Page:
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This Day in History

Posted: Sunday, March 14, 2004

In Alaska

• In 1929, air passenger service between Seattle and Alaska was inaugurated by International Airways of Seattle.

• In 1959, Anchorage attorney Victor Fischer was named to the national committee of the American Civil Liberties Union. Plans were announced for a second group of Detroit residents to travel to Alaska to create a "Little Michigan" in Alaska. According to their leader, they had plans to "move the mountains and spill the glaciers."

• In 1969, British Petroleum hit oil at its Put River drilling site on the North Slope. Interior Secretary Walter Hickel asked the Senate Interior Committee for clearance of the first step toward construction of a huge oil pipeline from the North Slope to the Gulf of Alaska. Several sunken railroad cars were found in Resurrection Bay waters off Seward, apparently swept there by the 1964 earthquake's tidal aftermath. Each was reportedly filled with 10,000 gallons of aviation fuel. Alaska crime was reported up 39 percent in one year (1967-68). Four men on four snowmachines left Barrow for Fairbanks, attempting the first overland snowmobile journey. They succeeded, but two other groups who attempted it at the same time failed.

In the nation

• In 1743, the first recorded town meeting in America was held, at Faneuil Hall in Boston.

• In 1794, Eli Whitney received a patent for his cotton gin, an invention that revolutionized America's cotton industry.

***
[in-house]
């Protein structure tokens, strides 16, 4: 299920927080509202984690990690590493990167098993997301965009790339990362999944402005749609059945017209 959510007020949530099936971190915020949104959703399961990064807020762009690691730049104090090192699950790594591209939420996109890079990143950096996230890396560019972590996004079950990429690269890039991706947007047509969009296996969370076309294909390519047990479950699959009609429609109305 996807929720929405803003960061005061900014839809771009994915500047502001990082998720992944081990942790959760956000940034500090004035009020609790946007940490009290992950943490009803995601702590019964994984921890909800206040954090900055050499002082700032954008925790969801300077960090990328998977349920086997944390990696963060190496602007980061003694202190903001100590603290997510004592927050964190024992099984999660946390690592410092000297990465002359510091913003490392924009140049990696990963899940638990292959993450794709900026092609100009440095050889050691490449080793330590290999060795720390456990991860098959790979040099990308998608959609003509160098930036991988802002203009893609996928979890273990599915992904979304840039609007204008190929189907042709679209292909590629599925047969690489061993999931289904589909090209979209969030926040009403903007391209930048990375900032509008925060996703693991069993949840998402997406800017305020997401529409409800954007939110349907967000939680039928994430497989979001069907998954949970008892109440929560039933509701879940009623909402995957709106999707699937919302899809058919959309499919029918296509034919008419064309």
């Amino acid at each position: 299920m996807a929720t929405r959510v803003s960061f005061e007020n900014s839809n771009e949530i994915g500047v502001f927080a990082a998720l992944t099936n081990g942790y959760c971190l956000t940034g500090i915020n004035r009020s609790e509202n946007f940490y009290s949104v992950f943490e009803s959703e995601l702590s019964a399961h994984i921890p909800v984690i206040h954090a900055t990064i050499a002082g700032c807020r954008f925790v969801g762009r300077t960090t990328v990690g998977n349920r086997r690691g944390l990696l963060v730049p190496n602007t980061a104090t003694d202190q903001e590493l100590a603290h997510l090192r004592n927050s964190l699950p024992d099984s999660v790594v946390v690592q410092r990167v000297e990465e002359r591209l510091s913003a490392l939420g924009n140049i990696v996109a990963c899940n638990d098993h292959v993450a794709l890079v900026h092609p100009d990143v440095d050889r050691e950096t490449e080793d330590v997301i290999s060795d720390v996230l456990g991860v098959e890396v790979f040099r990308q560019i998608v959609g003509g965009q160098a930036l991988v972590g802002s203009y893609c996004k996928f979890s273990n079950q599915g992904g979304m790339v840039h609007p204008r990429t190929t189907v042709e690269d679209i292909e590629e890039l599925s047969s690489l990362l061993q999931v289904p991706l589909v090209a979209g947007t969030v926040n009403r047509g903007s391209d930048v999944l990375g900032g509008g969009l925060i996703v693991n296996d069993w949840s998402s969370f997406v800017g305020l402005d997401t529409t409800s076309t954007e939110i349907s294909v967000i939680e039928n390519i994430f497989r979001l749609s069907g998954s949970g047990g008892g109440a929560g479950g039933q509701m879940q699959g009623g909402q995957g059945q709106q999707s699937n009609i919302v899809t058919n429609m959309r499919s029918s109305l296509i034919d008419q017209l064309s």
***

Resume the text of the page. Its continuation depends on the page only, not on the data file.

• In 1900, Congress ratified the Gold Standard Act.

• In 1923, Warren G. Harding became the first president to file an income tax report.

• In 1943, Aaron Copland's orchestral work "Fanfare for the Common Man" premiered in New York, with George Szell conducting.

• In 1964, a jury in Dallas found Jack Ruby guilty of murdering Lee Harvey Oswald, the accused assassin of President Kennedy.

• In 1967, the body of President Kennedy was moved from a temporary grave to a permanent memorial site at Arlington National Cemetery.

• In 1994, Associate Attorney General Webster Hubbell, a longtime friend of President and Mrs. Clinton, resigned because of controversy over billings he'd charged while in private law practice. Secretary of State Warren Christopher wrapped up three days of meetings with Chinese leaders, who rejected attempts to link their human rights record with preferred trade status.

• In 1999, the Clinton administration conceded the Chinese had gained from technology allegedly stolen from a federal nuclear weapons lab but insisted the government responded decisively; Republicans disagreed and pressed for a comprehensive review of U.S. policy toward China.

• In 2003, actor Robert Blake was released from jail on $1.5 million bail, 11 months after he was arrested on charges of murdering his wife, Bonny Lee Bakley. Christopher Boyce, whose Cold War spying was immortalized on film in "The Falcon and the Snowman," was released from a halfway house in San Francisco after about a quarter-century in prison.

In the world

• In 1939, the republic of Czechoslovakia was dissolved, opening the way for Nazi occupation.

• In 1951, during the Korean War, United Nations forces recaptured Seoul.



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